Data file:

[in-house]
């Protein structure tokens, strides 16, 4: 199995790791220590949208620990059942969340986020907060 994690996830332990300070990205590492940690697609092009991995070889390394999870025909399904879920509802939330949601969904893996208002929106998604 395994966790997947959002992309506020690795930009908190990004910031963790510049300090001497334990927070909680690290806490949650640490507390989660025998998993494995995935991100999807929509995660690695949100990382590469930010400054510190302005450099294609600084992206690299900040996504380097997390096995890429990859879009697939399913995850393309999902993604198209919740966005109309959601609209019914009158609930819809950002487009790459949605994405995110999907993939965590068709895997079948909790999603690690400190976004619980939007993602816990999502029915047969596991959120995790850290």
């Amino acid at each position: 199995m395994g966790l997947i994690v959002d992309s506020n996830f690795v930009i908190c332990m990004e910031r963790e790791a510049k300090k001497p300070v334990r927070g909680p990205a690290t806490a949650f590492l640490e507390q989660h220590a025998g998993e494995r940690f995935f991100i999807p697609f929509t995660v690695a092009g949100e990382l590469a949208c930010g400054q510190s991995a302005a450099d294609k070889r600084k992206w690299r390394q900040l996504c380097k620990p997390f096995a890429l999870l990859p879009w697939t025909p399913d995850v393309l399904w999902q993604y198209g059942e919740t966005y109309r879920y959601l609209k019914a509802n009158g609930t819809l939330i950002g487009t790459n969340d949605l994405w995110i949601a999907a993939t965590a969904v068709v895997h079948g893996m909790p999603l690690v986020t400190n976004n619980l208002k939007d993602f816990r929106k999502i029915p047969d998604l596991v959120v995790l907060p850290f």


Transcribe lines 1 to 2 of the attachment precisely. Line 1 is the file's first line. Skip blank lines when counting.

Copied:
[in-house]
């Protein structure tokens, strides 16, 4: 199995790791220590949208620990059942969340986020907060 994690996830332990300070990205590492940690697609092009991995070889390394999870025909399904879920509802939330949601969904893996208002929106998604 395994966790997947959002992309506020690795930009908190990004910031963790510049300090001497334990927070909680690290806490949650640490507390989660025998998993494995995935991100999807929509995660690695949100990382590469930010400054510190302005450099294609600084992206690299900040996504380097997390096995890429990859879009697939399913995850393309999902993604198209919740966005109309959601609209019914009158609930819809950002487009790459949605994405995110999907993939965590068709895997079948909790999603690690400190976004619980939007993602816990999502029915047969596991959120995790850290």